Kawasaki takes a 'big swing' with NYC event

Publish Date: 
Sep 17, 2012
By Mary Slepicka

KAWASAKI IN MID-SEPTEMBER took a giant leap forward by rolling out the new Ninja 300 and the ZX-6R in a high-profile, day long “Takeover” of New York’s Times Square.

The debut started with a Sept. 12 evening preview for press only in a trendy little showroom in New York’s Fashion District. The public cotillion would start the morning of Sept. 13.

The “Takeover” was just that – a massive sea of green on the west side of Times Square between 46th and 48th Streets. The OEM didn’t close off any portion of Times Square save for a place to corral about 60 sportbikes belonging to the customers and dealers taking part in the day’s ride-in and ride-out. Nope; people were invited to walk by, stop, gawk at the bikes (and some of the people), get an autograph from a Kawi racer or VIPs Jason Britton and Rickey Gadson (see image, below), nab some swag, and enter for a drawing to win one of two motorcycles to be given away at the conclusion of the event that evening. (For more images from the event, visit Dealernews' Facebook page.)

It was a bold strategy for one of the Big Four, usually accustomed to hosting private events for dealers and then rolling out its message to consumers via traditional media. Instead, Kawasaki took its message to the masses in one of the most crowded places in the United States – Midtown Manhattan, filled with workers, tourists, fashionistas, sportbikers and enthusiast wannabes (plus the occasional passers-by who wanted to see what the fuss was about).

The main stage/entertainment area was positioned right at the Times Square bleachers where many tourists line up to get same-day tickets to theater events in the evening. Had Kawasaki held its event in, say, the roomier (and definitely more pleasing) Central Park, it would have looked lovely but would have failed to attract the thousands it needed to project its reach. Besides, Times Square has a Jumbotron, of which the OEM took full advantage. When the countdown to the 1:45 p.m. unveiling was posted and the (yes, I’ll admit it) stunning Ninja video launched, not all stopped… but I bet most looked up.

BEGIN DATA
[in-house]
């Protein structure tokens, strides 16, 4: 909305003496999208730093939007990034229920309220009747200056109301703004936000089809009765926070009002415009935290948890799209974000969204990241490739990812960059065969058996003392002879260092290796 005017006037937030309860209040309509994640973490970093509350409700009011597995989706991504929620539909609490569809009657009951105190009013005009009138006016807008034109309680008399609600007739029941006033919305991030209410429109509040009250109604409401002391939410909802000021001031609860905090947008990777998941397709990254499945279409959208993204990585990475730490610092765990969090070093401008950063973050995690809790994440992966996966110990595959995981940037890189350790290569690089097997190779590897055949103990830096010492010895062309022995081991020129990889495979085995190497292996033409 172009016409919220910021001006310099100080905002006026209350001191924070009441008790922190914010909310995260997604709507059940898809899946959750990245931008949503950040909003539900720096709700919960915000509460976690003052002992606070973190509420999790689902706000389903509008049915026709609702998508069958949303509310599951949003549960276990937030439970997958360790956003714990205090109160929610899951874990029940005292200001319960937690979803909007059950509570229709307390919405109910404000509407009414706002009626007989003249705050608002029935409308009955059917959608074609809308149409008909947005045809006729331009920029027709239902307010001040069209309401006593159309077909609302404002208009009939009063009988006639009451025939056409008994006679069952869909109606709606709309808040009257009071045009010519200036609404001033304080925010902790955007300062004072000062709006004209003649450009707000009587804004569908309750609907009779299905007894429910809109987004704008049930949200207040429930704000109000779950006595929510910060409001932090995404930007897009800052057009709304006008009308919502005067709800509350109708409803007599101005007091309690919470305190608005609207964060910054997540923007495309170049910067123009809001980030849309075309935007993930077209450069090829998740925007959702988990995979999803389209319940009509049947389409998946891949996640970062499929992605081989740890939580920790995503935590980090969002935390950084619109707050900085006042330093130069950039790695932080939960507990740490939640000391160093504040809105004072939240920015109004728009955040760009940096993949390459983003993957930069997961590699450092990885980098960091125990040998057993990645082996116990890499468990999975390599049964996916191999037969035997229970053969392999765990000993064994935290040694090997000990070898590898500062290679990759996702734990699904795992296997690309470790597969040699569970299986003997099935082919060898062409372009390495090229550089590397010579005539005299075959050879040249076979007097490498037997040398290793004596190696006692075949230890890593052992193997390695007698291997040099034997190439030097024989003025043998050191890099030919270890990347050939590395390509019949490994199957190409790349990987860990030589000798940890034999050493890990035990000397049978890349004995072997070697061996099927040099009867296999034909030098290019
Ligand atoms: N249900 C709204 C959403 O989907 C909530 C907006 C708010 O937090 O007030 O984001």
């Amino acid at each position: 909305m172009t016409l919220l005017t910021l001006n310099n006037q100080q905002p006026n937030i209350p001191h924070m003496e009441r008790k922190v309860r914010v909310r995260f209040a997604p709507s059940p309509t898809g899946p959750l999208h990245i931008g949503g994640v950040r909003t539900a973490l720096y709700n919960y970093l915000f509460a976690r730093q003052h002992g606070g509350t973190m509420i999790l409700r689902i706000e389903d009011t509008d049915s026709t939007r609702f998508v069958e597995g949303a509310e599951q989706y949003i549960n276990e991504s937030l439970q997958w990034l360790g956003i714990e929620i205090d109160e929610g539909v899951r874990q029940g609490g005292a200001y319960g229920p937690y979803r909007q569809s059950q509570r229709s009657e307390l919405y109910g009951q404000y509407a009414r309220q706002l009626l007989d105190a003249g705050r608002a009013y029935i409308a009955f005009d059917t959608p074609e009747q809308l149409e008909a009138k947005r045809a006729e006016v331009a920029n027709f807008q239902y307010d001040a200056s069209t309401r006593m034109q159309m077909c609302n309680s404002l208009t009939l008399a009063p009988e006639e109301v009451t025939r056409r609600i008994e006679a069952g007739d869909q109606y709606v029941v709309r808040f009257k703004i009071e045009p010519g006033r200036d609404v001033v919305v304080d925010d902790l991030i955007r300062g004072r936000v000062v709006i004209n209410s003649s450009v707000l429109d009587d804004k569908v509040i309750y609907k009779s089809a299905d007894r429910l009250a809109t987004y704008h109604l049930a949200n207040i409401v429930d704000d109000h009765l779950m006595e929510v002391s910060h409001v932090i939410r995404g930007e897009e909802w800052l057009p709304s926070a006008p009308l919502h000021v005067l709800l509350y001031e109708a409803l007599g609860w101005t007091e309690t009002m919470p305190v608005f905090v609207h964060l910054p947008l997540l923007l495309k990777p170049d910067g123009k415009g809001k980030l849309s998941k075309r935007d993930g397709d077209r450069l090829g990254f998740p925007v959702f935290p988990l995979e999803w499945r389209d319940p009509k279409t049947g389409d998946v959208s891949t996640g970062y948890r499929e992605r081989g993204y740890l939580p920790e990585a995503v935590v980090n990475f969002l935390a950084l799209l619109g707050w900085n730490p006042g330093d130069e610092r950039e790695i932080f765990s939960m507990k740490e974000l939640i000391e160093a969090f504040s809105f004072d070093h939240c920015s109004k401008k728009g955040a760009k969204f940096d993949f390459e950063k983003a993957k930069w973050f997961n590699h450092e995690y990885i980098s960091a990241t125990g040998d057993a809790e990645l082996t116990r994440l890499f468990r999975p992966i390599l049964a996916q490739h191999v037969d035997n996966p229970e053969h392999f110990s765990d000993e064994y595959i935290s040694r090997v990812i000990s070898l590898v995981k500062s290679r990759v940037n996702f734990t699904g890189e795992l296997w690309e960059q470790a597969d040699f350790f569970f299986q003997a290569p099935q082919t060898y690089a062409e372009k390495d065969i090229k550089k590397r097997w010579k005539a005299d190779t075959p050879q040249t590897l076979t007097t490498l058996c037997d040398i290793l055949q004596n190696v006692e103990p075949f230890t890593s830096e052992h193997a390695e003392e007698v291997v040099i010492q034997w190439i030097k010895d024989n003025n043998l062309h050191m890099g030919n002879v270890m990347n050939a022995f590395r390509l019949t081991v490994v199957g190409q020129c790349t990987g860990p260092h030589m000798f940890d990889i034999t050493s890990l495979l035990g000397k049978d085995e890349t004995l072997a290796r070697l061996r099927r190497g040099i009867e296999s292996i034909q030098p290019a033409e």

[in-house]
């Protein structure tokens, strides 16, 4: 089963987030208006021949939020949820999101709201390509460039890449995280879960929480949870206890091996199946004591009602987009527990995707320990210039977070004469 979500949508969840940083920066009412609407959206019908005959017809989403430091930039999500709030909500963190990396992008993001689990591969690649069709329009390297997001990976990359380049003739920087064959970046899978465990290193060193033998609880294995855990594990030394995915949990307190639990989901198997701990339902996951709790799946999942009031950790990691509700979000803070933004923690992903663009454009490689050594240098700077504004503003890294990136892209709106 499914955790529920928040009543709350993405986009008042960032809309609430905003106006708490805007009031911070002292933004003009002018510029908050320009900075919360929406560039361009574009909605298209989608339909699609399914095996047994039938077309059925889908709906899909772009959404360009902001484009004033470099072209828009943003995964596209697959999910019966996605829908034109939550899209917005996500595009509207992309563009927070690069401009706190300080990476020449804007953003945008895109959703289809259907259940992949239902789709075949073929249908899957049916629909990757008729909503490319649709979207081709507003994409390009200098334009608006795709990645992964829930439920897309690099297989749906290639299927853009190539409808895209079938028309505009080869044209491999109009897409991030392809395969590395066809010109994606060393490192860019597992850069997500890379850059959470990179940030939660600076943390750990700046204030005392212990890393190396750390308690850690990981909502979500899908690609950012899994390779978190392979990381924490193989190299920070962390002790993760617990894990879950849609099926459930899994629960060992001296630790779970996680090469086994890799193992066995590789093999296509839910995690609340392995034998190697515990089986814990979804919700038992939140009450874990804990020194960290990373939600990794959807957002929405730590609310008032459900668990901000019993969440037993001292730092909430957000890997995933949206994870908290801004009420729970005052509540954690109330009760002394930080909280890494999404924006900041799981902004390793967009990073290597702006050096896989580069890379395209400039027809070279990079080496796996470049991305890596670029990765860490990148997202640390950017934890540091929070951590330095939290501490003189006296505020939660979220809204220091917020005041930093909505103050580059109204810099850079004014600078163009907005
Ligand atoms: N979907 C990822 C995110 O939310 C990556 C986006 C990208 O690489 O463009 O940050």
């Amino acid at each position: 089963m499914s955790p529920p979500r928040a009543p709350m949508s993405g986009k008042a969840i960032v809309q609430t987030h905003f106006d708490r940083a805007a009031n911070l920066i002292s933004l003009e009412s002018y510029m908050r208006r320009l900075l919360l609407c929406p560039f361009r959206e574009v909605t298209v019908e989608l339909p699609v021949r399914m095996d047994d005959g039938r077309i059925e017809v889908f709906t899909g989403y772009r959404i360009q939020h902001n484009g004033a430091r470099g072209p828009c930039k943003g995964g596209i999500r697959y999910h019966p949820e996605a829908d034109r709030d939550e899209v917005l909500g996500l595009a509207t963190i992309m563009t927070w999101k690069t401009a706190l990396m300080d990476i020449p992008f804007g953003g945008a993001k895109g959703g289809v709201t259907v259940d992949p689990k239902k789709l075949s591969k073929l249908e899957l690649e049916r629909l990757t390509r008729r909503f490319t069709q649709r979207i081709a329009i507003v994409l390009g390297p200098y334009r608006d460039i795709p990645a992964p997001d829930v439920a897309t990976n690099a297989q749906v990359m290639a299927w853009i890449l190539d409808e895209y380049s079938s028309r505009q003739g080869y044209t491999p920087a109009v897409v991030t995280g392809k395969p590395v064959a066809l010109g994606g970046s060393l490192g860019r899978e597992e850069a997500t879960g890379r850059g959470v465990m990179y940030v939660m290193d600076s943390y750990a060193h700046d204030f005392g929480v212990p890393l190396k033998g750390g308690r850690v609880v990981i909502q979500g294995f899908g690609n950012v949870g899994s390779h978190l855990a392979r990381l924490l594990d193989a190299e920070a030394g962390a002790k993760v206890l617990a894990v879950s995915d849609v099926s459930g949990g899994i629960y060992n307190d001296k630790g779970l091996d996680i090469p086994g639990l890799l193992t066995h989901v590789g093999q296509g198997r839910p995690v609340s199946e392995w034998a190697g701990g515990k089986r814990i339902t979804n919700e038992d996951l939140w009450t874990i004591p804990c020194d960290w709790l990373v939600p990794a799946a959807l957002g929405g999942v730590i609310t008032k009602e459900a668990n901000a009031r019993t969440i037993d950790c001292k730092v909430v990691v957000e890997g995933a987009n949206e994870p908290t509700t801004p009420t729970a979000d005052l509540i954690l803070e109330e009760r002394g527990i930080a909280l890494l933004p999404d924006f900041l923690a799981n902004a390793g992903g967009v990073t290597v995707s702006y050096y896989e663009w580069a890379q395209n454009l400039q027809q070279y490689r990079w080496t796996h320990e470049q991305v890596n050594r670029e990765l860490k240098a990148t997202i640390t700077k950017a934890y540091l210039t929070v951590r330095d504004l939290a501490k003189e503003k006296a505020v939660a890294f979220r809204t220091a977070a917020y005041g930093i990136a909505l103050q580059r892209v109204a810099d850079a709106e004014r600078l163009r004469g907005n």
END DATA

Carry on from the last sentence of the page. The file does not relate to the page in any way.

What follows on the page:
And that’s what marketing director Chris Brull was counting on. “We want people to see the side of the brand they never get to see,” he told me. “This was our opportunity to raise mass awareness quickly.” Using a baseball analogy, he said, “We need to take a big swing.”

Executing the logistics of an event like this isn’t easy. I'm assuming Brull was able to use the funds the OEM otherwise would have put toward an in-person dealer meeting this year. But dealing with the City of New York is a job and a half. The event actually had been scheduled for Sept. 4, Brull told me; but five weeks out the Mayor’s office canceled the Ninja event, saying that the city needed to clear its calendar on the chance that the Democratic National Convention would be moved at the last minute from Charlotte. So the event moved to Fashion Week – suitable for high styling inherent to the sportbike market.

While the event received quite a bit of coverage from industry media as well as New York student and tourist websites, I would have thought that the morning network news shows or their local affiliates would have joined in the fun. Maybe New Yorkers are accustomed to such overtures. Still, it would have provided more of a national media blitz.

Now it’s up to the dealers. They received their POP items in the weeks preceding the event, and many of whom streaming the Times Square party live in their stores. Brull said that the OEM is deploying its district managers to Kawi dealerships to deliver more intense, consultative sales training on the new Ninja line. Kawasaki introduced the new models in high profile; follow-through at the retail level will be critical to moving units out the door.

At the Times Square Takeover, all of the Kawasaki employees were running around, wearing new black and bright green Ninja shirts with badges identifying them only as “VIP” or “Corporate.” Looking on, clad in dark-colored suits and ties, were the corporate executives from Japan. I have no doubt they were calculating the return on investment.